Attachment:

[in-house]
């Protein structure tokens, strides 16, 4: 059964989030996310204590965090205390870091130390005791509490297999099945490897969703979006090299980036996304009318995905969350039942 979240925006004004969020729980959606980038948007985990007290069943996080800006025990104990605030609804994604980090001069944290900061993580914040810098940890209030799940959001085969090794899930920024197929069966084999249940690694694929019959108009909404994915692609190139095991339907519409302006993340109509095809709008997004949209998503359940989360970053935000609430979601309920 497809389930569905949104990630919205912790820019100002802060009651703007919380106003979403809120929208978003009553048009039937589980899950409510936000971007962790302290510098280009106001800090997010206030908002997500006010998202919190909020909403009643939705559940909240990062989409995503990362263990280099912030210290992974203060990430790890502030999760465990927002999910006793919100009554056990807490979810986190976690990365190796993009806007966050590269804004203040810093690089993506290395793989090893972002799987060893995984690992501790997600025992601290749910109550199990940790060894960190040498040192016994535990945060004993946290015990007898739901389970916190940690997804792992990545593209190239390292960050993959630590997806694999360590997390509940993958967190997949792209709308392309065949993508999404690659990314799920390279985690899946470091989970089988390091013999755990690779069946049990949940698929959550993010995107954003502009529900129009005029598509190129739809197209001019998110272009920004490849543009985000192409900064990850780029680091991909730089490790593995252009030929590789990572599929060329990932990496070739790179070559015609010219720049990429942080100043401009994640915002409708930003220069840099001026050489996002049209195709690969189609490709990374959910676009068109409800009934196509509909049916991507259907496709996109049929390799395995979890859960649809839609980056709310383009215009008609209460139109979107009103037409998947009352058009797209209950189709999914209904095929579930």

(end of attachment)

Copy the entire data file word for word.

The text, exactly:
[in-house]
């Protein structure tokens, strides 16, 4: 059964989030996310204590965090205390870091130390005791509490297999099945490897969703979006090299980036996304009318995905969350039942 979240925006004004969020729980959606980038948007985990007290069943996080800006025990104990605030609804994604980090001069944290900061993580914040810098940890209030799940959001085969090794899930920024197929069966084999249940690694694929019959108009909404994915692609190139095991339907519409302006993340109509095809709008997004949209998503359940989360970053935000609430979601309920 497809389930569905949104990630919205912790820019100002802060009651703007919380106003979403809120929208978003009553048009039937589980899950409510936000971007962790302290510098280009106001800090997010206030908002997500006010998202919190909020909403009643939705559940909240990062989409995503990362263990280099912030210290992974203060990430790890502030999760465990927002999910006793919100009554056990807490979810986190976690990365190796993009806007966050590269804004203040810093690089993506290395793989090893972002799987060893995984690992501790997600025992601290749910109550199990940790060894960190040498040192016994535990945060004993946290015990007898739901389970916190940690997804792992990545593209190239390292960050993959630590997806694999360590997390509940993958967190997949792209709308392309065949993508999404690659990314799920390279985690899946470091989970089988390091013999755990690779069946049990949940698929959550993010995107954003502009529900129009005029598509190129739809197209001019998110272009920004490849543009985000192409900064990850780029680091991909730089490790593995252009030929590789990572599929060329990932990496070739790179070559015609010219720049990429942080100043401009994640915002409708930003220069840099001026050489996002049209195709690969189609490709990374959910676009068109409800009934196509509909049916991507259907496709996109049929390799395995979890859960649809839609980056709310383009215009008609209460139109979107009103037409998947009352058009797209209950189709999914209904095929579930």